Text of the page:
It is remarkable that Goldman was prepared to offer preferred stock to the Libyans and that chief executive Lloyd Blankfein himself was involved in discussions.

This article titled “Colonel we shrank your cash pile, have some stock” was written by Nils Pratley, for on Tuesday 31st May 2011 19.34 UTC

Lost a fortune on the roulette wheel? Don't worry, if you are a big and important player, the casino will offer you the chance to recoup your losses by investing in the casino itself.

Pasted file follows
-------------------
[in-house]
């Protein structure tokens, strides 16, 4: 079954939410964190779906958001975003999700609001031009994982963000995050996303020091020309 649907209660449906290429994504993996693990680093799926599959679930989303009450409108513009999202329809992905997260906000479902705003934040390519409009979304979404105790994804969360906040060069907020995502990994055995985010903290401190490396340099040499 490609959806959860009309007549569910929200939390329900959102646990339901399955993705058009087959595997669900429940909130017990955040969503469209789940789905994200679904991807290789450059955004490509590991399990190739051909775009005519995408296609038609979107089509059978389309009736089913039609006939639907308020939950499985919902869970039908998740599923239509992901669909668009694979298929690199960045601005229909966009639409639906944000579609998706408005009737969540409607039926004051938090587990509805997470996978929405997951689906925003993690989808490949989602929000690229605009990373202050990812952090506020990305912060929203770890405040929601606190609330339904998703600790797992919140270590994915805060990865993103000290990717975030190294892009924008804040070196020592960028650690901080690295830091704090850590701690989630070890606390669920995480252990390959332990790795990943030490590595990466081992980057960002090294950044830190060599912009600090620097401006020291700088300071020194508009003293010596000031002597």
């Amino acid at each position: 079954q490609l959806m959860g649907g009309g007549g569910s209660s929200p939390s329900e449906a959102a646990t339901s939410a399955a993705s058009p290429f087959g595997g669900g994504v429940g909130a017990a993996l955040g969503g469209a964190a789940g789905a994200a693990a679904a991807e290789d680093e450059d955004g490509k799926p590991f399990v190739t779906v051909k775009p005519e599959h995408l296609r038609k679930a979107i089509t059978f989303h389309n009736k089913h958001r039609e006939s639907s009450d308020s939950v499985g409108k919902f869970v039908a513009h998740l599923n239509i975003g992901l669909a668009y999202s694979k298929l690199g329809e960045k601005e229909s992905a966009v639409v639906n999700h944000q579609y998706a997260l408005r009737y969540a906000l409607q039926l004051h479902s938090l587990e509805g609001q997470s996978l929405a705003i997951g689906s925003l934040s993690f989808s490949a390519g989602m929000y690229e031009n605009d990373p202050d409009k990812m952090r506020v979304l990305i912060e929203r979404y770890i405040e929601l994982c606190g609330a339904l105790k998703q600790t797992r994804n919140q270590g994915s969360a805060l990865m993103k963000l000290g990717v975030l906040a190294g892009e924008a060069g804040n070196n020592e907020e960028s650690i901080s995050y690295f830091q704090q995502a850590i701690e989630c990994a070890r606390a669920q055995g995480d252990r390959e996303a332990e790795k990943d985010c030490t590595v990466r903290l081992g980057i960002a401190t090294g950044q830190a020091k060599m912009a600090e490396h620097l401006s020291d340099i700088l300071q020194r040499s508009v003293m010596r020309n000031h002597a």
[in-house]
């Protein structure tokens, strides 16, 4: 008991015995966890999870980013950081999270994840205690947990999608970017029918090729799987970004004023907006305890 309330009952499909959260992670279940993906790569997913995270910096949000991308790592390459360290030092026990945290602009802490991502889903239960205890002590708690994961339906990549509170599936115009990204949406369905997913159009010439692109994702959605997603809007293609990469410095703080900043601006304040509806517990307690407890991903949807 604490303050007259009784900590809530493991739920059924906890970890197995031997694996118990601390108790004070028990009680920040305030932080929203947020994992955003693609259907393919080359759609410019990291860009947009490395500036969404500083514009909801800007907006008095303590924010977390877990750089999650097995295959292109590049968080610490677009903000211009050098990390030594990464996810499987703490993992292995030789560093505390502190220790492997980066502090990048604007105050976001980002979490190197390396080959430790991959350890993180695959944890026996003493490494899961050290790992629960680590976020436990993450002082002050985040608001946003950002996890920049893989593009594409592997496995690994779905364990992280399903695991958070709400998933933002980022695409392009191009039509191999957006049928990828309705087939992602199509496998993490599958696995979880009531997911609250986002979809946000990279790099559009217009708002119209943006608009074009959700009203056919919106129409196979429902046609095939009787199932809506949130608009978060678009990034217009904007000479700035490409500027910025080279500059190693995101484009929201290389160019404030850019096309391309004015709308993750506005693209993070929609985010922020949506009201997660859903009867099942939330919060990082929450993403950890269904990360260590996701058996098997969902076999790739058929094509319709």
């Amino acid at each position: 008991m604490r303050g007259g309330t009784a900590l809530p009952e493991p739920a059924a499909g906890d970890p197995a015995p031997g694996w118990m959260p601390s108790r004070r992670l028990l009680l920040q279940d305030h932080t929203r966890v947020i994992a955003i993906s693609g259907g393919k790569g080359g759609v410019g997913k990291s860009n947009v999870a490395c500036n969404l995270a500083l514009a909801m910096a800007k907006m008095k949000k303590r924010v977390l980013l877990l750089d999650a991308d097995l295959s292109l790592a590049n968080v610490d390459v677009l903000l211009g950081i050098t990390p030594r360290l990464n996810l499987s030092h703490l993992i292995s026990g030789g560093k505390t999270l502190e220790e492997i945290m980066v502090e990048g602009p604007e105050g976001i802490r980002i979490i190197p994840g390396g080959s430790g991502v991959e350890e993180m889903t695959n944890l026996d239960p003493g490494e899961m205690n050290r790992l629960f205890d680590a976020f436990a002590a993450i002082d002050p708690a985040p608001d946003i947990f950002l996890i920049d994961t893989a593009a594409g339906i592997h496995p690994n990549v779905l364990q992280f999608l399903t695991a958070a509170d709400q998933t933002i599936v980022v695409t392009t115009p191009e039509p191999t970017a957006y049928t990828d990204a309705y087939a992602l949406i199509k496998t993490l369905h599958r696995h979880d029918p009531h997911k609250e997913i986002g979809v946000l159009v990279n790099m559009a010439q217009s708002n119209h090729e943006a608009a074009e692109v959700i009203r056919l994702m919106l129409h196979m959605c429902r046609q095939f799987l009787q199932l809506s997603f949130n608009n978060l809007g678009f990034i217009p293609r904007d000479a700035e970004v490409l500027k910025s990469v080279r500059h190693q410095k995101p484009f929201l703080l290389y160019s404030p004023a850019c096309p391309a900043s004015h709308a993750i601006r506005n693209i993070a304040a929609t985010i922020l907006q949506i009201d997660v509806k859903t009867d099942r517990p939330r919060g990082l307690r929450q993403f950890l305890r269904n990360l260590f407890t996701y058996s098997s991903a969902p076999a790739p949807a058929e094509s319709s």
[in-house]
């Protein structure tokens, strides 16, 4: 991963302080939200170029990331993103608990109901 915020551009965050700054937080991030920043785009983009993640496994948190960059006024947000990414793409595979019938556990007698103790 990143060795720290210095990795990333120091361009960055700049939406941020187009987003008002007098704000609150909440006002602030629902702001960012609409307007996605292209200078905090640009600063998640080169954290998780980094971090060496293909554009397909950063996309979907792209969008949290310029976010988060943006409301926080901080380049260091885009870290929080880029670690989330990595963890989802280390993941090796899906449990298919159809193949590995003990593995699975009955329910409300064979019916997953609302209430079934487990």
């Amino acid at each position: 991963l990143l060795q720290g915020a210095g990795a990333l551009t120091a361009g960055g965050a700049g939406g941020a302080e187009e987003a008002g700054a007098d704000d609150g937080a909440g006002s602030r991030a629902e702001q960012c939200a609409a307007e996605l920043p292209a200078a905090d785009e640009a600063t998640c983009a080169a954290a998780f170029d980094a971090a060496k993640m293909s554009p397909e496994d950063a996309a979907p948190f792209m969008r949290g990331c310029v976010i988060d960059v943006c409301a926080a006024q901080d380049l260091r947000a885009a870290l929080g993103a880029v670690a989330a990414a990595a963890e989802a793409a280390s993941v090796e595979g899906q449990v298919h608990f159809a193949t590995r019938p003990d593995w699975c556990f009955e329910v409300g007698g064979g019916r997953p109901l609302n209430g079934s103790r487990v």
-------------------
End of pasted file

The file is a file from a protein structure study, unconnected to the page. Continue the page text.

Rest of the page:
That seems to be a rough summary of the extraordinary story, as revealed by the Wall Street Journal, of how Goldman Sachs found itself in 2009 offering preferred stock to the Libyan Investment Authority, a fund controlled by Colonel Gaddafi. The Libyans lost almost .3bn (£790m) in derivative trades in 2008 conducted through Goldman; the bank, anxious to maintain a relationship with a bn-plus fund, dreamed up a series of attractive investment offers for the LIA. Preferred shares are not ordinary shares – they are more like debt. But the funniest part of the saga was this: the Libyans were so shaken by their losses they didn't bite; instead, they questioned the solidity of Goldman itself.

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